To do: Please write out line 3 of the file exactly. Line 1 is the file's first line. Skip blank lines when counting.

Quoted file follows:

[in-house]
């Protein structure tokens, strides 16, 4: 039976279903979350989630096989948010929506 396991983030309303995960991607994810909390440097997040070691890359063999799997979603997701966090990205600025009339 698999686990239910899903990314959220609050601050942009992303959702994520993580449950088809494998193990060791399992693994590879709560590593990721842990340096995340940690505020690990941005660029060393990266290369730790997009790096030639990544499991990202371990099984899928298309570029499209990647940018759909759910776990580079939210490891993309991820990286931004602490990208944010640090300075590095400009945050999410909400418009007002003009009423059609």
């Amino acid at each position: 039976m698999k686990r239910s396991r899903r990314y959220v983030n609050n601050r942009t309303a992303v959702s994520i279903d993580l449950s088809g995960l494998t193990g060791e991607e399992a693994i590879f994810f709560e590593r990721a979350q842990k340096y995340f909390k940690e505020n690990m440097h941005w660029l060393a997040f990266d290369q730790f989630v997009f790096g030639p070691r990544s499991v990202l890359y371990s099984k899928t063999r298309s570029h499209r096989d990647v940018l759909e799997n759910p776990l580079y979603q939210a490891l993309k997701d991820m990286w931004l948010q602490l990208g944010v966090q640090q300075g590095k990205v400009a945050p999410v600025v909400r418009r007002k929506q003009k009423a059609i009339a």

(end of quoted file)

């Amino acid at each position: 039976m698999k686990r239910s396991r899903r990314y959220v983030n609050n601050r942009t309303a992303v959702s994520i279903d993580l449950s088809g995960l494998t193990g060791e991607e399992a693994i590879f994810f709560e590593r990721a979350q842990k340096y995340f909390k940690e505020n690990m440097h941005w660029l060393a997040f990266d290369q730790f989630v997009f790096g030639p070691r990544s499991v990202l890359y371990s099984k899928t063999r298309s570029h499209r096989d990647v940018l759909e799997n759910p776990l580079y979603q939210a490891l993309k997701d991820m990286w931004l948010q602490l990208g944010v966090q640090q300075g590095k990205v400009a945050p999410v600025v909400r418009r007002k929506q003009k009423a059609i009339a």